Monday, September 17, 2018

Is PreMarital Sex Really Sinful?

The following post is from a Christian perspective. You are welcome to read it if you are not in this camp, but be aware of that leaning. This is primarily directed at the Christian community. However, it is my contention that this secularized view of "premarital" sex is one of the root causes of a lot of adultery and cheating committed in today's society, both inside and outside the Church. That is why I'm putting it here.


Teen camp. Just the mention of those words can send shivers down some ex-camp councilor’s backs. Some love it, others dread it.

I was probably somewhere in between one year in the nineties when I, out of duty as a pastor, offered myself to be a sacrificial lamb on the altar of teen salvation and holiness. One of those nights Tom, my pastor friend on the district, asked me to come and give a devotional to his teens as a “guest speaker.”

I can’t recall what I had chosen as my topic, but I made the statement that premarital sex was sinful. One of the teens raised their hand, and asked the question, “Why is premarital sex sinful?”

It was then I realized, I didn’t have a good answer. I said something about how it drastically affects your married life in ways they couldn’t understand right now. True, but it was not much for a sincere teen to hang his hat on. I knew it wasn’t sufficient. I made a commitment to have a better answer to that question. I discovered that answer in the traditional understanding of Christian marriage.

The secular values bombarding us have so influenced our views on marriage that many sincere teens do not find it easy to grasp. Many, even in the Church, view marriage as society's legalization and the church's blessing toward the enjoyment of a sexual relationship, with responsibilities. While they may see the value in not cheating on one’s spouse, until they make that commitment, what’s wrong with a little fun? Until then it is just one way among many to have a good time. Right?

What the secular view has obscured is the reality that the sexual act isn’t just a way to have fun. It has a sacramental function that God ordained from the beginning. “Do you not know that he who is joined to a harlot is one body with her? For ‘the two,’ He says, ‘shall become one flesh.’” (1Co 6:16 EMTV)

A person becomes one flesh with every person to whom they unite in the sexual act. The sin results from treating what should be for a holy purpose as common. For those who engage in premarital sex, the goal isn’t to join with that person, to live their lives with them, to have kids with them, nor is there any concrete and binding commitment to do so. Otherwise, they would be getting fully married. Rather, it is an abuse of God’s created purpose of the sex act.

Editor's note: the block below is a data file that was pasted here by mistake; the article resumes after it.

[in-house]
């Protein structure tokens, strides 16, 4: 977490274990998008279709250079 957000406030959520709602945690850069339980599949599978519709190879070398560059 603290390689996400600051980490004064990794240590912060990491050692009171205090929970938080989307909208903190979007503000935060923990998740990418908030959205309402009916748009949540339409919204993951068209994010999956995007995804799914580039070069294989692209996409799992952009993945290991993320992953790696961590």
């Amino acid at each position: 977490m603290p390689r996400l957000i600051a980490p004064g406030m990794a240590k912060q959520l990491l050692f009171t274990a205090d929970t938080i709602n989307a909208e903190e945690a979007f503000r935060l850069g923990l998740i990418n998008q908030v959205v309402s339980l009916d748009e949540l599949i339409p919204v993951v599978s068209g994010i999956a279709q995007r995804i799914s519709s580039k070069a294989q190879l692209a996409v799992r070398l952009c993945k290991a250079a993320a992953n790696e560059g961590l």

St. John Chrysostom in the third century makes this point especially clear in his twelfth homily on Colossians:

“Therefore to wit He said with accuracy of expression, not ‘they shall be one flesh’ but joined together ‘into one flesh’ (Genesis 2:2, Sept.), namely, that of the child. What then? When there is no child, will they not be two? Nay, for their coming together hath this effect, it diffuses and commingles the bodies of both. And as one who hath cast ointment into oil, hath made the whole one; so in truth is it also here.”

Even in today’s “liberated” society, people shy away from thinking of such an act as “holy.” Yet, that is exactly why we don’t treat sexual union with more reverence and fear, because we use it in common ways and so abuse its proper God-uniting sacramental value. We treat it as a way to have a good time, a way to sell products, a way to increase ratings, a way to show your love before you take on the responsibility of a binding commitment, or as a way to take a person out for a test drive before buying.

Boiled down, we treat marriage as a means to have sex, instead of engaging in sex to consummate a marriage. So, when a teen asks, “Why is it sinful?” they are thinking “What value is it really to get married in order to have sex? What does that license really confer that I don’t have the ability to enjoy right now?” If they saw the reality that this act produced, a real union with their partner, the question answers itself. How can you join with a person as if married when there has been no real commitment to maintain that union before God, spiritually, legally, or physically?

The problem is how to convey that in a convincing way to the teen(s) in your life, and no doubt not a few adults. Some teens are genuinely looking for solid reasons to combat the secular views society attempts to sell them daily. Explaining this will give them a handhold to remain faithful to their future spouse. Many, unfortunately, need a more direct jolt to get the message.

Jesus, if anyone, knew the value of a good parable to get through to the harder to reach. Perhaps that proves the best chance of success here as well.

Premarital sex is like a teen who gives their friend one of their favorite CDs to enjoy. When he returns the CD, the teen finds it scratched and worthless. “Why did you mess up my CD?” the teen asks. His friend responds, “I decided it would work as a cutting board, and it did indeed keep the cabinet from getting cut up.” What will the owner of the CD think of this answer? He will never lend anything to that teen again. Then how can you take the gift of sex, designed by God to unite two people into one flesh, and use it for purposes it was not designed, destroying the purpose for which it was intended? What will God think when you show Him the fruit of your use of His gift?

As a Christian community, we need to gain back the holiness of sexual union if we are to combat the secular view that debases it as something common and therefore, shared by everyone. It starts with teaching the teen in your life this traditional view.

And/or, the teen inside of each of us.